Broadcasting, Music, Music Countdowns, Radio, Retro Rock

1969: Best One Hit Wonders

Photo Above by Julianne Woodson

It appears that folks can’t get enough of the topic “one hit wonders.”

The published music blog that I wrote on “1970: Greatest Year for One Hit Wonders” is my most viewed message of all time.  Following in those footsteps, is the recent success of the “1971: Superb One Hit Wonders” message that is soaring in popularity.

Now I am going for the troika:  1969 one hit wonders.

From my music collection of 45 rpm singles: “Good Old Rock ‘N Roll” by Cat Mother & the All Night News Boys and “You, I” by the Rugbys.

With this edition of my musical musings, I am concentrating on the best “one hit wonders” of 1969.  I will be counting down the top songs in this category from 52 years ago.

I have fond memories listening to Top 40 radio during 1969. I turned 14 that year living in Roanoke, Virginia. During daytime hours, I was a regular listener to a couple of local AM radio stations:  WROV and WBLU.

Legendary Top 40 WROV 1240 AM was the top-rated radio station in Roanoke. The DJs that I remember from the station during 1969 include Jack Fisher, Fred Frelantz, Bart Prater and John Cigna.

WROV Roanoke Super Summer Survey 8/24/69. Courtesy of the WROV History Website/Pat Garrett.

WBLU 1480 AM Salem was the other Top 40 outlet in the Roanoke radio market.  WBLU DJ’s 52 years ago were Chris Shannon, Les Turpin and Bill Cassidy, while Dave Moran was the general manager of the station.

At sundown, WROV reduced their power and WBLU signed off the air, so I tuned in radio stations located hundreds of miles away from my Virginia home. Since radio waves changed on a nightly basis, I would listen to a variety of 50,000-watt, clear channel AM stations on any given night.

The two main stations that I listened to during the nighttime were WLS 890 AM Chicago and WABC 770 AM New York. On the Big 89 WLS, Larry Lujack, Chuck Buell and Kris Erik Stevens were my favorite DJs. When listening to WABC, Dan Ingram and Cousin Brucie (Bruce Morrow) are the two radio DJ voices that I remember.

WLS Chicago Hit Parade Surveys 7/14/69 (“In the Year 2525” is #1) & 12/1/69 (“Na Na Hey Hey Kiss Him Goodbye is #1).  Courtesy of Pete Battistini: Author of AMERICAN TOP 40 WITH CASEY KASEM (THE 1970’S).

On nights that WLS or WABC were hard to pick up, I had other clear channel stations that I listened to after dark. Among those other stations: WOWO Fort Wayne, WCFL Chicago 1000 AM, CKLW Windsor, Ontario (Detroit) 800 AM, WKBW Buffalo 1520 AM and WKYC Cleveland 1100 AM.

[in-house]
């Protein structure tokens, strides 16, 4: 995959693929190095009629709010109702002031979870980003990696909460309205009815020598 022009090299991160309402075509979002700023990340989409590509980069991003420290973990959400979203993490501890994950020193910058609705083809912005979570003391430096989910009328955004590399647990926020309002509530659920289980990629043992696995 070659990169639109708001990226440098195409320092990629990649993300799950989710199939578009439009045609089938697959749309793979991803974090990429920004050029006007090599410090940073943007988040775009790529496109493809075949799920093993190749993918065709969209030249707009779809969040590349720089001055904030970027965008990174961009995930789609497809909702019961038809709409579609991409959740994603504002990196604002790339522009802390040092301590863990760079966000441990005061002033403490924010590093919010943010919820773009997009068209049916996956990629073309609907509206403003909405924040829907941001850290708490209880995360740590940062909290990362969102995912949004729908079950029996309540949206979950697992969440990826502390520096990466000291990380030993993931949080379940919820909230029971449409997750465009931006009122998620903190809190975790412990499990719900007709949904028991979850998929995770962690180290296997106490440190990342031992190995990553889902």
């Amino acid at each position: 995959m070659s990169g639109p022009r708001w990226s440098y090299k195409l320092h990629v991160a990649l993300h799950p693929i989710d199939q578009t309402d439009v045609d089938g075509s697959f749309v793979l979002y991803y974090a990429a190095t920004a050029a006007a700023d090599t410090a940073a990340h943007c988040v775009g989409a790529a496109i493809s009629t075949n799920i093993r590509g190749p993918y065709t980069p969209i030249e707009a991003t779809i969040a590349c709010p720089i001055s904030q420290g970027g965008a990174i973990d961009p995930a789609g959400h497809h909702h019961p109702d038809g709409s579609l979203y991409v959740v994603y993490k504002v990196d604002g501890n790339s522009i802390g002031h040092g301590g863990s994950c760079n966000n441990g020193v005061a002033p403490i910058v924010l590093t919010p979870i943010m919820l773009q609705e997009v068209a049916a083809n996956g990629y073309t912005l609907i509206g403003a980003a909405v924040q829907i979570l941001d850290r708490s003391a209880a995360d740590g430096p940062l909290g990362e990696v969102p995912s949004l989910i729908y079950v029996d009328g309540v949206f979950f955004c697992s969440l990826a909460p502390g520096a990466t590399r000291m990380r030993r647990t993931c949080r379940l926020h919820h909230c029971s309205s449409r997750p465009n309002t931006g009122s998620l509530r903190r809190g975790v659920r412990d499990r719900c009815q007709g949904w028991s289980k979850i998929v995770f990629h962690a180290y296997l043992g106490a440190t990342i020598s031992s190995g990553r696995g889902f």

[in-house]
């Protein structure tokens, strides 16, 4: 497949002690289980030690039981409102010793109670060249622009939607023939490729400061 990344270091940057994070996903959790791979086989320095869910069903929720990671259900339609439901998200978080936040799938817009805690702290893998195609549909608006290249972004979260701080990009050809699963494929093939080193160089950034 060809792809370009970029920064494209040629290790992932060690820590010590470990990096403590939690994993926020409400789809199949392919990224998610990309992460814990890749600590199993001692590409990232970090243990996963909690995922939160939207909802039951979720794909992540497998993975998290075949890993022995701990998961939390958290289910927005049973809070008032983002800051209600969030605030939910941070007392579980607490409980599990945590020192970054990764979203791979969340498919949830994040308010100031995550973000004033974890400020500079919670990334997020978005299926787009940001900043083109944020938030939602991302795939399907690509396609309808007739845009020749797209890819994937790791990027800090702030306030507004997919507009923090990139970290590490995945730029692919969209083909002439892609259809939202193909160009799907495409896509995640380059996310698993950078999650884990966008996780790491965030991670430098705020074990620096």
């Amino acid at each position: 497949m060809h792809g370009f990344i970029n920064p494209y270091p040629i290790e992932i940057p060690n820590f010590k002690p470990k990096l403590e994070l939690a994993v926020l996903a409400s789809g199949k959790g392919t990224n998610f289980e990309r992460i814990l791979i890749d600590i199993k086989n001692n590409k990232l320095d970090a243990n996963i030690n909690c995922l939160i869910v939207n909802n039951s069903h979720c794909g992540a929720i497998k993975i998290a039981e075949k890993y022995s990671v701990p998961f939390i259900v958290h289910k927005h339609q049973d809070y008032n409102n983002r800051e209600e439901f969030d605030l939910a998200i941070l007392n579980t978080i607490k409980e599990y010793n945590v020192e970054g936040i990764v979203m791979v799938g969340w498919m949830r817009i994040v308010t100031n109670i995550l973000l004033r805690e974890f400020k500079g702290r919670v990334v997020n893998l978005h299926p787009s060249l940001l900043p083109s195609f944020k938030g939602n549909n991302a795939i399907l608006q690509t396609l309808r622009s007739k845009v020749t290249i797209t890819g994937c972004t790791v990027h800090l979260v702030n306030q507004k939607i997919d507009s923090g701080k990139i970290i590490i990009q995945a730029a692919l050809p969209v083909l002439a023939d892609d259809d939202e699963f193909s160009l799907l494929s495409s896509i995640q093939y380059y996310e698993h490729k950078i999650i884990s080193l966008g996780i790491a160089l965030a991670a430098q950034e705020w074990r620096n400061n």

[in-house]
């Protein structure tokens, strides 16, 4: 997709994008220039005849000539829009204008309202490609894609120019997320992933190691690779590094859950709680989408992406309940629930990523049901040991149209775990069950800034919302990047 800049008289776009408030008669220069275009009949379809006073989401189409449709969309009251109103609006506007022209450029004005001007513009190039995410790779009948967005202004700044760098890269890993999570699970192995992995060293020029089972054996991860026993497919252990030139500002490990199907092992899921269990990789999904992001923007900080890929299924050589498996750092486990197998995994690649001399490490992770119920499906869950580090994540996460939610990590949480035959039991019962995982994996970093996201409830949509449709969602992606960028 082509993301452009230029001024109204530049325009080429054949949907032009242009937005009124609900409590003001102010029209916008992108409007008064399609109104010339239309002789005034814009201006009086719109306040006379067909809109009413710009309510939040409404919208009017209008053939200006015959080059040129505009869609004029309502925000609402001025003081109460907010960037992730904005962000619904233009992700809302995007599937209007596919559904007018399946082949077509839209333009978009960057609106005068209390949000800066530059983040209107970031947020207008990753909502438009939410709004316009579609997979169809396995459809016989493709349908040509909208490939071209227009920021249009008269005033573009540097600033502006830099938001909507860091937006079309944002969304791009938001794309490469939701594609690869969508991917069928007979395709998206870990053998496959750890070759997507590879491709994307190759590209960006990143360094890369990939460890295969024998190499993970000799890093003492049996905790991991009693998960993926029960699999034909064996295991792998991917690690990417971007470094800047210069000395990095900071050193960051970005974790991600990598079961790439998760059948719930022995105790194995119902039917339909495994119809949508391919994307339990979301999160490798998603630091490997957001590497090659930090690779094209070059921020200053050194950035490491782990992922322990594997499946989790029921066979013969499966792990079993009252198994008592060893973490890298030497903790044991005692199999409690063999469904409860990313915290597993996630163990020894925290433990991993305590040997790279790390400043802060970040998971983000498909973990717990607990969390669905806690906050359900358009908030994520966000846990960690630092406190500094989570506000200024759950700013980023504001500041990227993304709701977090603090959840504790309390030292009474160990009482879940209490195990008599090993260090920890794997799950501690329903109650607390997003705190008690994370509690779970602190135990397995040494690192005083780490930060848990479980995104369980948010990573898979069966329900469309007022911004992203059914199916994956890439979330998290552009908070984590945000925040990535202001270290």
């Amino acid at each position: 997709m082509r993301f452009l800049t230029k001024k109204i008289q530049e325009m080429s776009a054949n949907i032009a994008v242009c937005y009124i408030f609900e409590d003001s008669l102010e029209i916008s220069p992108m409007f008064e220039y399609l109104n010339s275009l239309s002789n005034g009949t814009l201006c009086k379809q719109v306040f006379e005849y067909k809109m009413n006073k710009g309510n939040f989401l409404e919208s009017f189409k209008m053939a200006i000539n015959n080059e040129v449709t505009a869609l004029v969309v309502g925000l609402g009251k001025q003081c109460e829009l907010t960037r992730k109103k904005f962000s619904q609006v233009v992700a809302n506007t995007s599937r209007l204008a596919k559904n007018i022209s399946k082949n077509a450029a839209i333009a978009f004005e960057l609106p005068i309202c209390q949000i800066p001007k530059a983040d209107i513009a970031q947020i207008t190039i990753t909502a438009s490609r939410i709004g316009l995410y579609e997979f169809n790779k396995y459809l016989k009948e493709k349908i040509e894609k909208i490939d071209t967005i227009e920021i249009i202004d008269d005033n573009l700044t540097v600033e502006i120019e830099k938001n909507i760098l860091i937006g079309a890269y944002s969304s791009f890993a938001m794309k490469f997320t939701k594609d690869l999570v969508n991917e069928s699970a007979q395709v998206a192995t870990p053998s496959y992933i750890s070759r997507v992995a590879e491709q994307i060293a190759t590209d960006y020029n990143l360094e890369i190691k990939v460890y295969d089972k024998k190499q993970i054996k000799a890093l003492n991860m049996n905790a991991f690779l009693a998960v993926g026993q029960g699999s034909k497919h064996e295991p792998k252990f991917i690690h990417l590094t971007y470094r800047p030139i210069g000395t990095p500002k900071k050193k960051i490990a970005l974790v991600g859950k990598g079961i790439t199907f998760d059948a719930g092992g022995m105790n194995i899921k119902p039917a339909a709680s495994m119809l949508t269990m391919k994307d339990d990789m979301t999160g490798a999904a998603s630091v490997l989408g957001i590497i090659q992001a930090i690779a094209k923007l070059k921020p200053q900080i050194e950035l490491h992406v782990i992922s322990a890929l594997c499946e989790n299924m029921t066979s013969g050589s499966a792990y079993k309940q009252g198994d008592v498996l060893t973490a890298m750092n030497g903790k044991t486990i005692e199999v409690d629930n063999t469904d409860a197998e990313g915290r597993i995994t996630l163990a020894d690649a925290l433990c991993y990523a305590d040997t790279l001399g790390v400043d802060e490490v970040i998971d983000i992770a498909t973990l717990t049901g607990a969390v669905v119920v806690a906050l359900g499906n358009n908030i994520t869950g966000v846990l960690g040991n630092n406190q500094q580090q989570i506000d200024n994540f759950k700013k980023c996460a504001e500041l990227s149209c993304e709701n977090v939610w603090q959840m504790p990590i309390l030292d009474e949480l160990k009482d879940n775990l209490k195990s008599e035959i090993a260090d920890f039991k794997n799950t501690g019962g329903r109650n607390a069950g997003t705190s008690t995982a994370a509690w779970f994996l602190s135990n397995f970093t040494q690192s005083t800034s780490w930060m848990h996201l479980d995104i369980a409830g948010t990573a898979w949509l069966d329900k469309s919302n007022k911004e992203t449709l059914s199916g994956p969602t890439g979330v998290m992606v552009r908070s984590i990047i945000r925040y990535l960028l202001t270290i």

Because of my love of listening to Top 40 radio during 1969, I set a goal that year of wanting to work as a DJ when I reached adulthood. My desire to work in radio became a reality for me at age 18, when I landed a remote engineer position with WROV Roanoke during 1974.

From my music collection of 45 rpm singles: “In the Year 2525” by Zager & Evans and “Israelites” by Desmond Dekker & the Aces.

What exactly is a “One Hit Wonder?” The basic definition: An artist has only one hit song during their career on the national Billboard Hot 100 pop chart. This music blog message pertains solely to hit songs within the United States.

To avoid any confusion, here are the criteria that I am using to define a “one hit wonder”:

  • No other songs from an artist ever peaking at number 40 or higher on the Billboard National Pop Chart. (Chart positions from number 40 to number 1).
  • One hit wonders vary from country to country. An artist may have just one hit in the United States but may have multiple hits in another country.
  • Regional hits are not taken into account: A second song must be a national hit and chart within the Billboard Top 40 pop survey.
  • Any songs peaking outside of the Top 40, are always excluded for consideration.
  • Songs that peak from numbers 41 through 100 on the national Billboard Hot 100 pop chart are never considered as second hits.

From my music collection of 45 rpm singles: “Worst That Could Happen” by Brooklyn Bridge and “Smile a Little Smile For Me” by The Flying Machine.

WROV Roanoke Survey June 29, 1969. Courtesy of the WROV History Website/Pat Garrett.

The rule that a second song must be a Top 40 Billboard National pop chart hit was established in 1998, by music historian Wayne Jancik in his definitive work on the subject, “The Billboard Book of One-Hit Wonders.”

The subject of “one hit wonders” has always been interesting to me: Leading me to research the reasons why some artists have only one hit song. Way before the advent of the Internet, my go to reference for this subject has been “The Billboard Book of Top 40 Hits” by Joel Whitburn. I consider Whitburn’s book to be the “bible” of Top 40 music reference and still proudly own a hard copy of this excellent book.

Before I start my “one hit wonder” countdown, I am listing the 15 biggest songs of 1969 according to Billboard Magazine. NONE OF THE FIFTEEN SONGS LISTED BELOW ARE ONE HIT WONDERS.

1          “Sugar, Sugar” The Archies

2          “Aquarius/Let the Sunshine In”  The 5th Dimension